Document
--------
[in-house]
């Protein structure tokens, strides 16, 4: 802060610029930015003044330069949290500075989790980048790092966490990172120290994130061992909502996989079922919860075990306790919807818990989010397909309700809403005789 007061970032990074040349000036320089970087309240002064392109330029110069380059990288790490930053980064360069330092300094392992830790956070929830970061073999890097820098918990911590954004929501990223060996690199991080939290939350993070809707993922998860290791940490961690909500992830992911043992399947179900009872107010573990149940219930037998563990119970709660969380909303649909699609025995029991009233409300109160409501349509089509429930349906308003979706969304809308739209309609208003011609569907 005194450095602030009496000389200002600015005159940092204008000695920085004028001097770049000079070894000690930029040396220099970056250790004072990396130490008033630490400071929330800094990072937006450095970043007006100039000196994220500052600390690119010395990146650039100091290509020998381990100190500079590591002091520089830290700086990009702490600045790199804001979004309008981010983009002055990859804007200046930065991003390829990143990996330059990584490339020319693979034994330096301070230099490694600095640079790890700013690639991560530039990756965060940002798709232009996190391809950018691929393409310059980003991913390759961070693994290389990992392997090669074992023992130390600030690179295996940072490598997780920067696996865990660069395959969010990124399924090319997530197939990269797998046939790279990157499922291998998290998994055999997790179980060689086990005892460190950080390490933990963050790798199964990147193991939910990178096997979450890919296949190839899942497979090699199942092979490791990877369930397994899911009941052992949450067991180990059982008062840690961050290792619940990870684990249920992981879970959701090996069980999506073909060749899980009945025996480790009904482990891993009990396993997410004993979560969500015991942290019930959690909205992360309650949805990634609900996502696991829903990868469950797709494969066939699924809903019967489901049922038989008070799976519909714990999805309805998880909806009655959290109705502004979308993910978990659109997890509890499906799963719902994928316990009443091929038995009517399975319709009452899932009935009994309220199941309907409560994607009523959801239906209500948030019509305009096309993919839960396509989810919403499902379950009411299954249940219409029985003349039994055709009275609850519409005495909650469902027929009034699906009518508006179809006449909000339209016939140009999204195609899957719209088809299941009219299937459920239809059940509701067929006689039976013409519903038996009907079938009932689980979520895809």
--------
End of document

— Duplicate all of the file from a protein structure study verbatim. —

[in-house]
């Protein structure tokens, strides 16, 4: 802060610029930015003044330069949290500075989790980048790092966490990172120290994130061992909502996989079922919860075990306790919807818990989010397909309700809403005789 007061970032990074040349000036320089970087309240002064392109330029110069380059990288790490930053980064360069330092300094392992830790956070929830970061073999890097820098918990911590954004929501990223060996690199991080939290939350993070809707993922998860290791940490961690909500992830992911043992399947179900009872107010573990149940219930037998563990119970709660969380909303649909699609025995029991009233409300109160409501349509089509429930349906308003979706969304809308739209309609208003011609569907 005194450095602030009496000389200002600015005159940092204008000695920085004028001097770049000079070894000690930029040396220099970056250790004072990396130490008033630490400071929330800094990072937006450095970043007006100039000196994220500052600390690119010395990146650039100091290509020998381990100190500079590591002091520089830290700086990009702490600045790199804001979004309008981010983009002055990859804007200046930065991003390829990143990996330059990584490339020319693979034994330096301070230099490694600095640079790890700013690639991560530039990756965060940002798709232009996190391809950018691929393409310059980003991913390759961070693994290389990992392997090669074992023992130390600030690179295996940072490598997780920067696996865990660069395959969010990124399924090319997530197939990269797998046939790279990157499922291998998290998994055999997790179980060689086990005892460190950080390490933990963050790798199964990147193991939910990178096997979450890919296949190839899942497979090699199942092979490791990877369930397994899911009941052992949450067991180990059982008062840690961050290792619940990870684990249920992981879970959701090996069980999506073909060749899980009945025996480790009904482990891993009990396993997410004993979560969500015991942290019930959690909205992360309650949805990634609900996502696991829903990868469950797709494969066939699924809903019967489901049922038989008070799976519909714990999805309805998880909806009655959290109705502004979308993910978990659109997890509890499906799963719902994928316990009443091929038995009517399975319709009452899932009935009994309220199941309907409560994607009523959801239906209500948030019509305009096309993919839960396509989810919403499902379950009411299954249940219409029985003349039994055709009275609850519409005495909650469902027929009034699906009518508006179809006449909000339209016939140009999204195609899957719209088809299941009219299937459920239809059940509701067929006689039976013409519903038996009907079938009932689980979520895809």